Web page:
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Opinion
Chandrahas Choudhury

Hindu Nationalism, Unbound

On Monday, I woke up and was astonished to find myself -- overnight, and without any act of my own will -- a Hindu nationalist.
A little short on inclusiveness.
A little short on inclusiveness.

On Monday, I woke up and was astonished to find myself -- overnight, and against my own will -- a Hindu nationalist.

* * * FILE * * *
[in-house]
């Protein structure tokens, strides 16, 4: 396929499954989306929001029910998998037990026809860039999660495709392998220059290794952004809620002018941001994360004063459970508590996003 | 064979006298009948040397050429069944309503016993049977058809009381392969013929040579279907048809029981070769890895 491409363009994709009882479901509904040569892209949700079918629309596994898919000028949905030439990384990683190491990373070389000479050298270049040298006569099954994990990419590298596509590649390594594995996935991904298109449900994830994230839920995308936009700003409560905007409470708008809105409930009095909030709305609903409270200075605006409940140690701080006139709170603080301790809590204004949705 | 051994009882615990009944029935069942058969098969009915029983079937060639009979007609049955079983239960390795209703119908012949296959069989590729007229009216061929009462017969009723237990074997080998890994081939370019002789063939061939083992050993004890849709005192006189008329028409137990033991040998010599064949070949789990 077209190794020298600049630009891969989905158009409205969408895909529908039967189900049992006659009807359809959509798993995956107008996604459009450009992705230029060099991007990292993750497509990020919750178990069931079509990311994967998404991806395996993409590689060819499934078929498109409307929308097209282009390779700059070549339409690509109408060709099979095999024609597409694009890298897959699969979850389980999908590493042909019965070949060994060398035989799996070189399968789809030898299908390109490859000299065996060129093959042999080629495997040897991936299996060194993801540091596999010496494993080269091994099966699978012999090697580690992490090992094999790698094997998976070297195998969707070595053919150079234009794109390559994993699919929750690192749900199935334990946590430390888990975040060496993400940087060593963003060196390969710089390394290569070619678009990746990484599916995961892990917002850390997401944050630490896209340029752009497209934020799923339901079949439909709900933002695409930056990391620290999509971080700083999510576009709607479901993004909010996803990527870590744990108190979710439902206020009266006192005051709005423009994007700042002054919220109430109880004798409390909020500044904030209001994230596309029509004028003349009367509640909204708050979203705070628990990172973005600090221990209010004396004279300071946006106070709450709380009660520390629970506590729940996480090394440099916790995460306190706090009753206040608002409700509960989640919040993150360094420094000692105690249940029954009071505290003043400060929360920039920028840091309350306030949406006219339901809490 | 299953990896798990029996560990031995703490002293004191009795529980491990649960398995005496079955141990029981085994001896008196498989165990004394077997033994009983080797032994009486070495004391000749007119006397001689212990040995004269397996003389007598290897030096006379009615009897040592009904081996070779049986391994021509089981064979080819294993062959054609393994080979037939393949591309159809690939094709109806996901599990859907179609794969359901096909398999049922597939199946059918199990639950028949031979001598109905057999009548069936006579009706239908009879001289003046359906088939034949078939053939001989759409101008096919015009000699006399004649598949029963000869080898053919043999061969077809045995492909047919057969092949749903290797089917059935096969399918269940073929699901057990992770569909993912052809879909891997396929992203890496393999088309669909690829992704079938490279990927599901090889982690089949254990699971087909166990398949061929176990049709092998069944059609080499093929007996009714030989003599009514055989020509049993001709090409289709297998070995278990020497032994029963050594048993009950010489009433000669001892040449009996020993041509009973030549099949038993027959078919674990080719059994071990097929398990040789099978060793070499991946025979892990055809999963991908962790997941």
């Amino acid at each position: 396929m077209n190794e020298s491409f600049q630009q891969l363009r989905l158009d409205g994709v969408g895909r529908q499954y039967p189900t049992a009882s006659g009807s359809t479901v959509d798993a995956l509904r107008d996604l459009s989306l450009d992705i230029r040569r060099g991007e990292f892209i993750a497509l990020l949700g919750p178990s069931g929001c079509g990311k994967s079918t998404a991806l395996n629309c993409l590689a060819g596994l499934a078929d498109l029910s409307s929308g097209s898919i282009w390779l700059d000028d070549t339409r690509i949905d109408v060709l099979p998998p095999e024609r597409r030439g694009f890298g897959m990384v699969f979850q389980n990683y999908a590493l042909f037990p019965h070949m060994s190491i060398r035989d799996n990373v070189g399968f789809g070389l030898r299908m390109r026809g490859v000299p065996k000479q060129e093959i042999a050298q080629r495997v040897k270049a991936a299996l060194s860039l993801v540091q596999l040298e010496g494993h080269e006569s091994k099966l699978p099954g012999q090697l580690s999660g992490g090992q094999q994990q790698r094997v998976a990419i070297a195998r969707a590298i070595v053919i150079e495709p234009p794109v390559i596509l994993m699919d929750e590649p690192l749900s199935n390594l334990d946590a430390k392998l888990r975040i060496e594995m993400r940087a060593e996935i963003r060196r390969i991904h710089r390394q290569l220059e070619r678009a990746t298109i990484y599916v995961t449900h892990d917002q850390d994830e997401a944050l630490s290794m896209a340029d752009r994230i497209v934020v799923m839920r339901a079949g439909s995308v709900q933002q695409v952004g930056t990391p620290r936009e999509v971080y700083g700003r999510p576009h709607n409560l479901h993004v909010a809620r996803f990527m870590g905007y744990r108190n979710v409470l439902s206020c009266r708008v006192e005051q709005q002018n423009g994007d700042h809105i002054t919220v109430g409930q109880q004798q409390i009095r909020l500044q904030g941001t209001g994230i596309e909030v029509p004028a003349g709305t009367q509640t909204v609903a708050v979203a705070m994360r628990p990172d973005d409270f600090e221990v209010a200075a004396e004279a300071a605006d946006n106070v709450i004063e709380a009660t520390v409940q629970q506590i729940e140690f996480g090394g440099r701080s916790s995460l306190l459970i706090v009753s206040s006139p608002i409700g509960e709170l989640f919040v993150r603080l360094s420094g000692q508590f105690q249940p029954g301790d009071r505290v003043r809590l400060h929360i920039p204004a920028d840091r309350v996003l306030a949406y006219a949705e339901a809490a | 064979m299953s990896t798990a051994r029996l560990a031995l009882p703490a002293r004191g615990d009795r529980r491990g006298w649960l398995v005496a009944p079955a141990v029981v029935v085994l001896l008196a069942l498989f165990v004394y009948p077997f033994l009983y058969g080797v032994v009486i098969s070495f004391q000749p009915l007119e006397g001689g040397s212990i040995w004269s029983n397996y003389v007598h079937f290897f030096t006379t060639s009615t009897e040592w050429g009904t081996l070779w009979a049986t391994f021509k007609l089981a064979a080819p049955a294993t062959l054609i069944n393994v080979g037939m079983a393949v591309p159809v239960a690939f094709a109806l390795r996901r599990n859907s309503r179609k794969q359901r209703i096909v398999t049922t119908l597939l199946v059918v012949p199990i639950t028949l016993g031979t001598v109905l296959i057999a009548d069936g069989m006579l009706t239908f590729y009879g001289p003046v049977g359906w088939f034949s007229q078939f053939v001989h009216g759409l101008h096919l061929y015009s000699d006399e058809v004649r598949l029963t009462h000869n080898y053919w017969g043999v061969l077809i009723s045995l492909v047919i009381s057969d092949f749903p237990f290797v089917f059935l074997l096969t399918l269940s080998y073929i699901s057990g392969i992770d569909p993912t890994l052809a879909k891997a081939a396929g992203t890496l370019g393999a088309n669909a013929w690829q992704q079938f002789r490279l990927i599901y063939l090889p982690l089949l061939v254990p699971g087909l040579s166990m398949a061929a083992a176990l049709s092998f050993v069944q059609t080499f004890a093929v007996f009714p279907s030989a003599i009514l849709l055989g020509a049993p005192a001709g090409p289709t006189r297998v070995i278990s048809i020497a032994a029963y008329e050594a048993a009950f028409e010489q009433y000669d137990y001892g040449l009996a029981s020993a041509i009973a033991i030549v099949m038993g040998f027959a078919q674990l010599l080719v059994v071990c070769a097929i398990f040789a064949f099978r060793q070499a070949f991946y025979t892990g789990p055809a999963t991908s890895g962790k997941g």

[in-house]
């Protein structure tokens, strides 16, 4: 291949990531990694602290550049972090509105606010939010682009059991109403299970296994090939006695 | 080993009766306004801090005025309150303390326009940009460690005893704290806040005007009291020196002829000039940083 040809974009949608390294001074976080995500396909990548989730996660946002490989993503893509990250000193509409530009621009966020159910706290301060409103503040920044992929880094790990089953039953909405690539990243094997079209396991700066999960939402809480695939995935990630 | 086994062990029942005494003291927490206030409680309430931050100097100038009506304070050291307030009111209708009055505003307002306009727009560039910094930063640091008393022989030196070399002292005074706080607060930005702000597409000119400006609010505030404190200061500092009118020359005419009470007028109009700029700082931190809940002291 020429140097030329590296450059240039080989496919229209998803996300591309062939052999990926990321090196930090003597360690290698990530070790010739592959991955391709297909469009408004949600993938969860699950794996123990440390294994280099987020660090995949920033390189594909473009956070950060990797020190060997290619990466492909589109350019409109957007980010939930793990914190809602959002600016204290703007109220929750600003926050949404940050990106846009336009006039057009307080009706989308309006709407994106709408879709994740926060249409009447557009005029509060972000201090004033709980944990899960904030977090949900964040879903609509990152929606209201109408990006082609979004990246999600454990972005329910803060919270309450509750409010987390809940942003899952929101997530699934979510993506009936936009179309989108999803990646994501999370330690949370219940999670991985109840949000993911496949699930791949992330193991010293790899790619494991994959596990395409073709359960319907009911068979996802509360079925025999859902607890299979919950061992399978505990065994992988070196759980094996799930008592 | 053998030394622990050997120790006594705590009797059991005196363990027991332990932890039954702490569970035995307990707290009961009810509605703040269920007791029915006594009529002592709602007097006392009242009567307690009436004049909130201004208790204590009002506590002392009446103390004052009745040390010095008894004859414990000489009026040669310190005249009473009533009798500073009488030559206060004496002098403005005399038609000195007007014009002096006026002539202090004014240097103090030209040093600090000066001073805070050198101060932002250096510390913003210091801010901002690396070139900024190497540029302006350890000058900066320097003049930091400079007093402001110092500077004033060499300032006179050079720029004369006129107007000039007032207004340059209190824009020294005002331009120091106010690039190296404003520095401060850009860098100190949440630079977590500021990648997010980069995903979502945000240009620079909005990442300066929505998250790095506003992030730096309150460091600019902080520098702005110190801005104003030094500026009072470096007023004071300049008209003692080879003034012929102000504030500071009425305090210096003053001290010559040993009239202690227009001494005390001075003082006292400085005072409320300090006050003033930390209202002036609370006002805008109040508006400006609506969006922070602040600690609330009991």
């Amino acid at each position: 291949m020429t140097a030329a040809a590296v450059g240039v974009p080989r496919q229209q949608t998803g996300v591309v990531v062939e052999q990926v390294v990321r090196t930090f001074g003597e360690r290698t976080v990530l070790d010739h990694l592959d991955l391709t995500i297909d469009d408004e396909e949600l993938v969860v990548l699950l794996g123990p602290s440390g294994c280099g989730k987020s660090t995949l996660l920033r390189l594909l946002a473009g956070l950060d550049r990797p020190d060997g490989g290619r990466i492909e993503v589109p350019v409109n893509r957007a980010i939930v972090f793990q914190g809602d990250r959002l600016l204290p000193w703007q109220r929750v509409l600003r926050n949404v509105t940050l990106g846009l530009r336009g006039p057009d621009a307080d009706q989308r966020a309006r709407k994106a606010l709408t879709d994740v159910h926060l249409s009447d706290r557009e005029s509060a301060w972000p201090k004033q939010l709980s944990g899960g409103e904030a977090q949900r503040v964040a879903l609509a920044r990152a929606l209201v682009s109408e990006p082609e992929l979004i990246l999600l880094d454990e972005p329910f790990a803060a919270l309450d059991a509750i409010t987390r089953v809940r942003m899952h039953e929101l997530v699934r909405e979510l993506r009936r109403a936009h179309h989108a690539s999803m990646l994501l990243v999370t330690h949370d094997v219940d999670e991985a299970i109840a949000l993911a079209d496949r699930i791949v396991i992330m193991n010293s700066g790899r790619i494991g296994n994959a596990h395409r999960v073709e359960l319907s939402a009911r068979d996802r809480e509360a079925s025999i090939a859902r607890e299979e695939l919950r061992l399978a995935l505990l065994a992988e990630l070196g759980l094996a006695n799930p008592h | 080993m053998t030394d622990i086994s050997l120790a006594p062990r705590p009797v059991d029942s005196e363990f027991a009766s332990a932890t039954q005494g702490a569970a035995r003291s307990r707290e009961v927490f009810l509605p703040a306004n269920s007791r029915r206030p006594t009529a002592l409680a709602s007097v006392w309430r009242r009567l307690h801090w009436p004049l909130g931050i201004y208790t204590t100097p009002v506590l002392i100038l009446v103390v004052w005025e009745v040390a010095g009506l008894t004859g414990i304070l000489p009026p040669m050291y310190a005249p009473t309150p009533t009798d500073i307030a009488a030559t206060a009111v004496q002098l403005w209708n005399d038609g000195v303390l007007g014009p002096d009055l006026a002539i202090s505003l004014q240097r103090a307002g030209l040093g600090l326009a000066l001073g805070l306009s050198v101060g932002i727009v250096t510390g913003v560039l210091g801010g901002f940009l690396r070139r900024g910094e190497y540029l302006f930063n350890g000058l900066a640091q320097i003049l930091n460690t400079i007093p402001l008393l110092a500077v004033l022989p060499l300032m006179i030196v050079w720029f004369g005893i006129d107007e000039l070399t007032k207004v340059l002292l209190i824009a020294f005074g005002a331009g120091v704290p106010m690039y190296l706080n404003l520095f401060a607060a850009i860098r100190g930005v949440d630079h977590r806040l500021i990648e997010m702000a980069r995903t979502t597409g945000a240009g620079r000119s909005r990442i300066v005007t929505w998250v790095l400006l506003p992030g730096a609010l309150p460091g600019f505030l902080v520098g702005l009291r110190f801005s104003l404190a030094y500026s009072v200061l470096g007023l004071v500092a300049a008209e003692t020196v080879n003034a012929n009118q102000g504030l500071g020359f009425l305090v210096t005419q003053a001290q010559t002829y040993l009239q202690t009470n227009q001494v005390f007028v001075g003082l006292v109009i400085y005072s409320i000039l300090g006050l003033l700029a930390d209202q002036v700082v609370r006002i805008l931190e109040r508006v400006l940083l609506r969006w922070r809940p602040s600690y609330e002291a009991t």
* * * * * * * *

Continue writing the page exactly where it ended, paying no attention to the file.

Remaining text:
Specifically, I found myself a member of India's largest and most vociferous Hindu nationalist organization, the Rashtriya Swayamsevak Sangh, which has no membership requirements other than the initiate being Hindu and male. Gone were the boxer shorts in which I'd gone to bed; in their place were the charmingly baggy, beige long shorts, or "half-pant," worn by RSS members of all ages and in all climes, the mark of a disciplined collective. Gone, too, was my status as a citizen of a multicultural nation -- a more elevated viewpoint replaced this false consciousness, and I saw that the origins of the Indian nation went back deep into time, into the source springs of Hinduism.